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Education ministry launches Trees That Feed initiative in schools

Published:Saturday | September 27, 2014 | 12:00 AM
Paul Virtue of Trees That Feed Foundation.
Joni-Dale Morgan, president of Rotary Club of Ocho Rios East, presents a breadfruit plant to Custos of St Ann Norma Walters.
Breadfruit plants that will be distributed to schools under the Trees That Feed in Schools programme.

Carl Gilchrist, Gleaner Writer


THE MINISTRY of Education is spearheading a tree planting initiative in schools that is aimed at providing nutritional and economic benefits to students and institutions.

Collaborating with Trees That Feed Foundation (TTFF), the Ministry of Agriculture, and several branches of the Rotary Club, the ministry recently launched Trees That Feed in Schools, in a ceremony at the Ocho Rios High School.

Education Minister Ronald Thwaites, in a message read by Custos Norma Walters, said the project is a good example of sustainable development in that planting trees is healthy for the environment, and there is the benefit of increasing food supply for the Jamaican population while promoting national food security.

He said the launching of the programme was timely as it coincides with the Ministry of Education's revamped school feeding programme and its mandate to increase school attendance and enrolment.

The programme will see the Rotary Club of Ocho Rios East leading the charge by getting Rotary clubs across the island distributing trees to schools for planting.

Paul Virtue, who, along with his sister Mary McLaughlin, and her husband Mike founded TTFF in late 2008, said the objective was to "blanket the country with breadfruit trees" in order to preserve the environment.

The premise was that people would not cut down trees that give them food. The programme was later tweaked to include economic benefits from the plants.

In the end, several varieties of breadfruit were obtained, including some that were drought resistant, and distribution began across the island.

Now the programme will target schools.

"We are going to target at all levels from primary school. TTFF will supply them through the Ministry of Agriculture. They have planted in over 70 schools already," Virtue said.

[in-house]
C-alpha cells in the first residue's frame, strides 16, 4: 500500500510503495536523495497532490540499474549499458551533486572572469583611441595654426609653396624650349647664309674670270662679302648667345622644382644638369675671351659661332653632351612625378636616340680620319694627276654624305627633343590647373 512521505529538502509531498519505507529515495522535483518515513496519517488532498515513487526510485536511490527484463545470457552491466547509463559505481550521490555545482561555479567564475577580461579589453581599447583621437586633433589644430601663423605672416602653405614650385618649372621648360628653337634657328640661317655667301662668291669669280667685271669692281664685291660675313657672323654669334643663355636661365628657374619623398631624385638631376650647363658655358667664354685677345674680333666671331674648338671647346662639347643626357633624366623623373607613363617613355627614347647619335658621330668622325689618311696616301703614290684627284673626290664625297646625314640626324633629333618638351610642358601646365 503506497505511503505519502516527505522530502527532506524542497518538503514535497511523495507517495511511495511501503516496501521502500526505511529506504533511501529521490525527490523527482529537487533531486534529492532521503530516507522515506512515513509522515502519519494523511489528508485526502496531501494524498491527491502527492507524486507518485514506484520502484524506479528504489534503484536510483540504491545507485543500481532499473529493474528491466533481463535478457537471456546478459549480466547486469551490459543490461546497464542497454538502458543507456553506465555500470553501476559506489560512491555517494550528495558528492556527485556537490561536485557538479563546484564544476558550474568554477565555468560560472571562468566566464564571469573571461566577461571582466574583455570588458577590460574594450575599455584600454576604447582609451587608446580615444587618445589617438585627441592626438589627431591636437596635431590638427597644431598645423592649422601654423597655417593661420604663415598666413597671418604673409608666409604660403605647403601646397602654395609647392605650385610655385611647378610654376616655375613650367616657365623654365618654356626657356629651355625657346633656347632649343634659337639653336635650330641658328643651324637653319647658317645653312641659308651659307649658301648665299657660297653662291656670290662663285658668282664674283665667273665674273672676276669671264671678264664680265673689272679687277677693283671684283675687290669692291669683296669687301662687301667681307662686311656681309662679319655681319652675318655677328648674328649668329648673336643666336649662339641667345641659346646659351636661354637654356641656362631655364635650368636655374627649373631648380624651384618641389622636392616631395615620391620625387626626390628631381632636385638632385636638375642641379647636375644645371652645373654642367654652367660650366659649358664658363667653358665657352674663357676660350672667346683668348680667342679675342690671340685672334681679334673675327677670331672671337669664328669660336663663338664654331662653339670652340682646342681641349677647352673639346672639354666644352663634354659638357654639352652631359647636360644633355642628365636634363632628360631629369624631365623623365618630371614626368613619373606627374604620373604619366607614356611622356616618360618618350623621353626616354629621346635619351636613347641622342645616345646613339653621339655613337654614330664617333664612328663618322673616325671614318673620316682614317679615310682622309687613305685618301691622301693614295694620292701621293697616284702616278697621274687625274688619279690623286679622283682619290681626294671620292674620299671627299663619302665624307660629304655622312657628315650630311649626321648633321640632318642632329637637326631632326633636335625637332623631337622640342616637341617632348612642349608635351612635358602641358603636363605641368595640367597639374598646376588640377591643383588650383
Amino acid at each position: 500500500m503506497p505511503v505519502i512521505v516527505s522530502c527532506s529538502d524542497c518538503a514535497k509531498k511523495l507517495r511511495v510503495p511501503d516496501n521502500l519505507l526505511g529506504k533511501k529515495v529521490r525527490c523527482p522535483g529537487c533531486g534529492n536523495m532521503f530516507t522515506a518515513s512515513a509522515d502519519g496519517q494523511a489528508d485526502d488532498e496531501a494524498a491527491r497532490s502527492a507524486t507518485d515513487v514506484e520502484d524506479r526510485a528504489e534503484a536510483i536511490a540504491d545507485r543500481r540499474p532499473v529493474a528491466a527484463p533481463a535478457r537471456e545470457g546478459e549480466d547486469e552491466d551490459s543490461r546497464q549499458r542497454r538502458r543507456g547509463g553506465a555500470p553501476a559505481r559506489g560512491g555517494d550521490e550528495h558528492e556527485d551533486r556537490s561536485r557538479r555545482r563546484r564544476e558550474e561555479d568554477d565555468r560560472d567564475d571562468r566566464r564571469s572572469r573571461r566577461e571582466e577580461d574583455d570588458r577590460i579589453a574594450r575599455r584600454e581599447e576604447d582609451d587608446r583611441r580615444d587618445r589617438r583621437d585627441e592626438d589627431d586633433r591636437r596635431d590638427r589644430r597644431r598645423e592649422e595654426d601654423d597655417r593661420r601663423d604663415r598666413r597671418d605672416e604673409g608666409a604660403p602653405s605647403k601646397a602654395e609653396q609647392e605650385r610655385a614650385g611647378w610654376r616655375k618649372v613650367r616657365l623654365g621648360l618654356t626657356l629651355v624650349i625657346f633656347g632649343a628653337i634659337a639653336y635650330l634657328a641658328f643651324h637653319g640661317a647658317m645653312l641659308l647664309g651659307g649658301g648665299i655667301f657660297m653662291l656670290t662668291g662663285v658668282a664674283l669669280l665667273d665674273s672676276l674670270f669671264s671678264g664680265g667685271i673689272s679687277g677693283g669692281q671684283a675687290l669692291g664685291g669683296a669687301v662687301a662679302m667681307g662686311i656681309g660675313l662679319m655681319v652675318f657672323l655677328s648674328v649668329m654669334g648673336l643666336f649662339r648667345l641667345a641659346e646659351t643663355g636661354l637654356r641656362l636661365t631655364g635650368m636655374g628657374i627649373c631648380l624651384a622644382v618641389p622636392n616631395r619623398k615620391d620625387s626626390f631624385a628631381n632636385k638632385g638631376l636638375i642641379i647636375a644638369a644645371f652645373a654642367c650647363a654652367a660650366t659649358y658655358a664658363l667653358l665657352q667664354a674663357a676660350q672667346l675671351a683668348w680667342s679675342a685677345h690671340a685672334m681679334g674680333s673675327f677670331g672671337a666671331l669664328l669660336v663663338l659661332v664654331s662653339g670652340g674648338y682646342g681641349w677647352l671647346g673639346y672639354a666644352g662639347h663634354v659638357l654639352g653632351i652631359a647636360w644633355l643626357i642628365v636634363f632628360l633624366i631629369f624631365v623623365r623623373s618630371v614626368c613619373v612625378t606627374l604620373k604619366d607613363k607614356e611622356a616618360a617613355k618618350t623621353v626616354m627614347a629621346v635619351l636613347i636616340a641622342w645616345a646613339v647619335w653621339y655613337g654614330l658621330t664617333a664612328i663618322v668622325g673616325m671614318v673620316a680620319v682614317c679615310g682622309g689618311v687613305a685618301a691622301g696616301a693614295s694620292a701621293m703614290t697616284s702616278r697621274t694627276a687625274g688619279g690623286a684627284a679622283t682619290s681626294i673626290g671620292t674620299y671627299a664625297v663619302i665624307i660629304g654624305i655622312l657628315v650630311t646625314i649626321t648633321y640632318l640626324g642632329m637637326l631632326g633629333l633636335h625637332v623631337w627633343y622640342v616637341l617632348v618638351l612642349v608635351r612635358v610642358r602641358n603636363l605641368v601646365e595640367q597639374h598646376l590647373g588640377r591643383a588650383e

In Portland, a processor uses breadfruit from the project to make flour.

"We're buying the flour from him and donating it to a school in Port Antonio. They use it to make porridge, cupcakes and so on. It contains more protein than regular flour or cornmeal."

To encourage the making of flour, the TTFF has donated processing machines to Mango Valley Co-operative, the Rastafarian Indigenous Village in Montego Bay, and the Jeffrey Town Farmers' Association. And there are more to come.

Virtue said the project could eventually produce enough flour to substitute the 350,000 tonnes of flour and cornmeal imported into Jamaica each year.

The launch means the beginning of a partnership with the Rotary Club of Ocho Rios East and several other branches of the club, including from St Catharines South in Ontario, Canada, which was represented at the launch.

In fact, the Ocho Rios club was presented with cheques of US$11,200 from St Catharines South and US$2,300 from Port Alberni - Arrowsmith and Port Alberni and Alberni and Family Mediation.

There was also a donation from JMMB, Ocho Rios.

The money will go towards the tree planting project.

President of the Rotary Club of Ocho Rios East, Joni-Dale Morgan, told Rural Xpress: "It's a project that we have been doing for the past four to five years and we know that this is something that we definitely want to do islandwide. The role that we play is actually getting trees to all rotary clubs islandwide so the clubs can integrate it into the schools."

She said the long-term effect would be that no student would be hungry and they will all gain nutritional benefits.

"So everyone will learn," Morgan said.